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Know what they say - economists may have positive and normative analyses

Comments and rejoinders on Phil Lewis "Howard’s End: how the coalition’s last budget created the ground for the current deficit", 8/05/2013, https://theconversation.com/howards-end-how-the-coalitions-last-budget-created-the-ground-for-the-current-deficits-13848

I probably don't need to read the article to point out the central argument is wrong and totally unconvincing to politically independent and competent analysts, economists and policy makers who are not mechanical and dogmatic in their thinking.
It has been nearly 6 years since the Howard and Costello government was voted out and the current ALP government came to power. SIX YEARS!
Budget policy can change every year and the current government has had FIVE YEARS and FIVE budgets to change the course.
What has happened?
We've got huge debts and every years there were budget deficits.
Yes, the government can use various excuses, but it is not right for economists to accept any of those.

In answer to Felix's question: "Lincoln, for a self-proclaimed 'economist' to speak of 'huge debts' is a bit unimpressive - tends to make me wonder about the objectivity of your entire post."

Felix, to answer your question, firstly, I am not a self-proclaimed 'economist', but with a PhD degree in economics from the ANU. So what is your definition of economists?
Secondly, my objective is to inject some sanity into the debate. If you understand basis macroeconomics you would know that government expenditure is a policy tool to get the economy to the most desirable state and can be changed to achieve that objective. The underlying assumption is to get the budget balanced over a economic cycle.
Now it has been 5 and a half years since the current government in being control, that is how many days that the course of G could have been changed to bring the budget into balance?
Neither Rudd or Gillard have been bound by Howard/Costello policies, have they? Then why blame Howard/Costello for the current deficits 5 and a half years later?
In terms of debts, they are huge, if you looked the rate of change and the magnitudes of yearly average, aren't they?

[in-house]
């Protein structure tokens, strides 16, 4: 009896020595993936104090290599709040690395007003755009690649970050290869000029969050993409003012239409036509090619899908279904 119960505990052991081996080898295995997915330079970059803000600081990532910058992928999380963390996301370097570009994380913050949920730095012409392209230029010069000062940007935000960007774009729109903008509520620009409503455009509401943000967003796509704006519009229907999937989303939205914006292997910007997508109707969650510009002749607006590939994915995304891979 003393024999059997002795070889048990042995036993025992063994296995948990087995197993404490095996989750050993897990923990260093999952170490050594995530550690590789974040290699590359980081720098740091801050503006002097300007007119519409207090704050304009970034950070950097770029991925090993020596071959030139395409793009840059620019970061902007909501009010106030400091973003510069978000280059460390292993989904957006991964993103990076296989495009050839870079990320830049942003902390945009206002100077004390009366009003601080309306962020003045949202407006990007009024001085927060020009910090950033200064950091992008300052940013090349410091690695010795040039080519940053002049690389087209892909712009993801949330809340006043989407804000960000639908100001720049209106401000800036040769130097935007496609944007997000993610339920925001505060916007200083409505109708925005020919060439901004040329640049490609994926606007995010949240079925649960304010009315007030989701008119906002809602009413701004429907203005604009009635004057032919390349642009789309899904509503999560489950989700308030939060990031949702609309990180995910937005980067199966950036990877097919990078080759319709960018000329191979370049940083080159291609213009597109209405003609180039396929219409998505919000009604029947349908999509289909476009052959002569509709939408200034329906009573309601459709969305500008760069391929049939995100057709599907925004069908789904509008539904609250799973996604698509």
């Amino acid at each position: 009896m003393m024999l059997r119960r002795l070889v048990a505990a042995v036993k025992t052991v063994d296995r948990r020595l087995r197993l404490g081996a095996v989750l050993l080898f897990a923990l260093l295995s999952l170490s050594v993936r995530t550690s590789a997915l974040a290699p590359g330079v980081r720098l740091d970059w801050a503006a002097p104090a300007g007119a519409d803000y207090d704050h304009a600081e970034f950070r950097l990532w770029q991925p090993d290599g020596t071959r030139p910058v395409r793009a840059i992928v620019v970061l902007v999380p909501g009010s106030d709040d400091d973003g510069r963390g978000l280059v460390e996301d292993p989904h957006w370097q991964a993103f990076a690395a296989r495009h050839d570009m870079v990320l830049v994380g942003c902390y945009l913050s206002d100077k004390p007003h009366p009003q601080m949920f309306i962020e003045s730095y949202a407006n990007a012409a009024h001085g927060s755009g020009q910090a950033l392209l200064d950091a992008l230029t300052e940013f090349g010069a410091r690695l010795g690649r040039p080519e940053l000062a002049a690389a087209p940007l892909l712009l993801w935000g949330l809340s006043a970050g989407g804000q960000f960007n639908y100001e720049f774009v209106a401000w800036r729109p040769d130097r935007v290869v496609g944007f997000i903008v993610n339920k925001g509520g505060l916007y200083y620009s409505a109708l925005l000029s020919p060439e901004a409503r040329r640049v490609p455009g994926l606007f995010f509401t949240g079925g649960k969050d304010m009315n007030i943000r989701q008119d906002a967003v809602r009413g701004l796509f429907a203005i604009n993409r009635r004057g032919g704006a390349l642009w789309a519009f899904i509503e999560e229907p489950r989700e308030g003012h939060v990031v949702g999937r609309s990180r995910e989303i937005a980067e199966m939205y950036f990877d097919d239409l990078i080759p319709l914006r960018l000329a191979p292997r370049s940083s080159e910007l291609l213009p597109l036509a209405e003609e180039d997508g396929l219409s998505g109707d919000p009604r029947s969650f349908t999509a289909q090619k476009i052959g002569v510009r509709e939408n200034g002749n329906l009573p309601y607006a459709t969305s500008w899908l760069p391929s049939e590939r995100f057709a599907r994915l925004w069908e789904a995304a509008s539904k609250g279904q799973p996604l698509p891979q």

So let not be arguing according to whether one has benefited from either side of political side and be objective and independent. AND apply a little economics, if one can.

In answer to Ted's questions "Lincoln, can you elaborate on why debts denominated in the currency over which the government has sovereignty are ever an issue?
"And could you also please elaborate on why deficits are bad for an open economy with a current account deficit and a positive savings ratio?

Ted, firstly, government debts, like private debts, incur interest costs at least, irrespective which currency it is denominated in, not to mention situations may change in the future that even the principal of the government debts may be forced to pay or may need to pay. Currently due to very low interest rates due to the state of the international economies, the costs of interest payments for governments are relatively low compared to otherwise. Just think about the case where interest rates were as high as nearly 20% a year occurred before.
Secondly, there is an inter-generation fairness issue, not too different from leaving your children with debts or wealth. Current government debts if not paid, represent a liability for future generations, that is, our children and grand children.
Thirdly, there is a moral hazard issue here too. If everyone thinks and acts as if government debts don't matter, then what governments and politicians would do? And what are the limits to the levels of debts in that situation? And also, the current political arrangement, not only in Australia but in many countries, mean either one side of the main political streams or both have an incentive to spend beyond its means, because they don't face hard budget constraints and public debts are not their individual debts and often it is the case that a political party may get more votes if it spends more. That is not a good governing system, though there is little that we can do about it.
For the second question, it involves obviously more factors. However, the key situation in that case s the domestic savings are seems not to be enough for domestic investment needs in aggregate. Alternatively, there maybe international competitiveness issue involved, either shorter term or longer term.
In the former case, government deficits is a contributor to the imbalance between domestic savings and investment needs and competing with private investments for funds. While it is not always, but is generally the case that private investments are more efficient. Of course, there are some investments that are more suited for government to make their the private sector due to various equity considerations and administrative costs involved.

In answer to Peter's argument "Depends largely on what the debt is for surely, Lincoln.
"If we do what some European countries have done - like Greece - and use it to plug holes in the budget and to maintain unsustained living standards - then yeah Government debt puts you on the road to ruin - or the IMF which is essentially the same thing.
"But if the overwhelming bulk of debt is undertaken to invest in infrastructure - both human (schools) and physical (NBNs) and there is a reasonable prospect of these investments yielding a decent return in future then we are not simply saddling the future with our debts at all - we are providing the means of not only paying off those debts but also towards improving living standards.
"My point is that there are few absolutes in economics - few simple aphorisms or slogans - for example that surplusses are always good deficits always bad. Depends when and what for over the longer term. What the level of demand in the economy is doing. What the money is to be used for.